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Returning to the Oceti Sakowin Tipi in Winter #NativeJournalism #StandingRock #NoDAPL


So, I am heading back to Standing Rock next week—and bringing my husband and son, too! And yes, I'm crowdsourcing my work there. Please help in any way you can either by donating or sharing. Thanks so much to everyone who has donated so far!

Here is a link to the campaign: Fund Native Journalism! #DAPL #StandingRock

The latest update on the campaign with photos from my last visit:

It was a sunny day in October when we set up the tipi at my tribe's camp, the Ihanktonwan (Yankton Sioux) in the Oceti Sakowin camp. I had asked them what they needed and they told me tipi poles. They had a cover, but no poles. Driving through the camp, I spotted an entire set of tipi poles lying next to the Cheyenne River Sioux Tribe's camp. When I asked if I could purchase them, they invited me to drink coffee and eat stew with them and we talked about all sorts of things for a couple of hours. Finally, they decided it was time and four of the men loaded the poles up on a flatbed trailer and drove them over to the Yankton/Lower Brule camp. There, the Lower Brule chairman, Lewis Grassrope helped us tie the poles together.

It was a good day to put up a tipi, sunny and beautiful, but this week, seeing the snow that has blanketed the camp, I often wonder now how the tipi is doing.

When the cover went on I was surprised—I hadn't realized it was painted with the seven council fires. The sight of those seven fires blazing, the very image of the Oceti Sakowin (Seven Council Fires) that we all had gathered to see reborn from all our suffering this past 160 years. As we prayed over the prayer flags, I told a family story, an Ihanktowan story, from the time just before the Americans came. It's about a boy named Matowi (Red Bear) and a horse that could not be tamed and the last visit of the White Buffalo Calf to our people. My Lala had told it to me growing up. When he would finish telling it he would tell us that it was our family's duty to tell the story to the people, so they would not lose hope and would be able to make it through this long winter of our people. As I told the story, I hoped it would do what he said it would, and help our Dakota people today make it through this literal winter, the first in a long time we have camped together as one Oyate (nation).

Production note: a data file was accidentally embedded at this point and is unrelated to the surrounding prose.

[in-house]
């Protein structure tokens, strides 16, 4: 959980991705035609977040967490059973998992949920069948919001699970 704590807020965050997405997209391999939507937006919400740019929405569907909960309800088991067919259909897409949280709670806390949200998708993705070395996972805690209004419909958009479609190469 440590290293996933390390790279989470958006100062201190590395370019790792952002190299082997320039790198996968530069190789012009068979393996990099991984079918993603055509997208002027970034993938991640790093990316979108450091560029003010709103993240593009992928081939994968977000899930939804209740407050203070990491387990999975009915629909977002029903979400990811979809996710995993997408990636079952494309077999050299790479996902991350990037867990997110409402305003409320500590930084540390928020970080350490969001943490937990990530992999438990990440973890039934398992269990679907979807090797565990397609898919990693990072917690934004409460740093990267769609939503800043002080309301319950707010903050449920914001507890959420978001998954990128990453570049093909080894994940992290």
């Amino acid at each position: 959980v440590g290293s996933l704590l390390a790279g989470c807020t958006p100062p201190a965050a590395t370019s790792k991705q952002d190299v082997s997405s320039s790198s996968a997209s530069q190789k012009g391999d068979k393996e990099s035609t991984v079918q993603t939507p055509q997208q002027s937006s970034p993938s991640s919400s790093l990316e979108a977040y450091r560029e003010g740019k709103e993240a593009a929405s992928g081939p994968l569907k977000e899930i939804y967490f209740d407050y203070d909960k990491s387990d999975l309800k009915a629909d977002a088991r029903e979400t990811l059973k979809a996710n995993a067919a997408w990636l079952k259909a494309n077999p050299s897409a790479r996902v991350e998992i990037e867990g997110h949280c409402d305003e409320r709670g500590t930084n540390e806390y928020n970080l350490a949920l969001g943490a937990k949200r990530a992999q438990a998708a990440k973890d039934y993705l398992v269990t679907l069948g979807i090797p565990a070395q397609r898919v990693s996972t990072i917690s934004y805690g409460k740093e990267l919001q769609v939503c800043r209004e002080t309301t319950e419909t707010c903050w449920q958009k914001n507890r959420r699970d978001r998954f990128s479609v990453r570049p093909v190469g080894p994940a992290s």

I thank you all for your donations in helping me return to see this tipi. I look forward to returning next week with my son, Joneya Matoska (White Bear)—who at 13 years old is about the age the boy-hero Matowi was in the story when he did his miraculous deeds. Pidamaya ye (thank you) to all of you for helping to make this happen for myself and for all of the Oceti Sakowin.

Photos I took from the tipi-raising at the Ihanktonwan camp:
The poles being loaded at the Cheyenne River Sioux Tribe's camp

Bringing in the poles.
The Yankton Sioux Tribe camp laying out the canvas cover.
Lower Brule Sioux Tribal Chairman Lewis Grassrope directs us.
Tying the poles tight.

Tipi poles converging.



Last tipi pole
The Seven Council Fires on the canvas.



The Yankton Sioux Tribe flag!



Jacqueline Keeler
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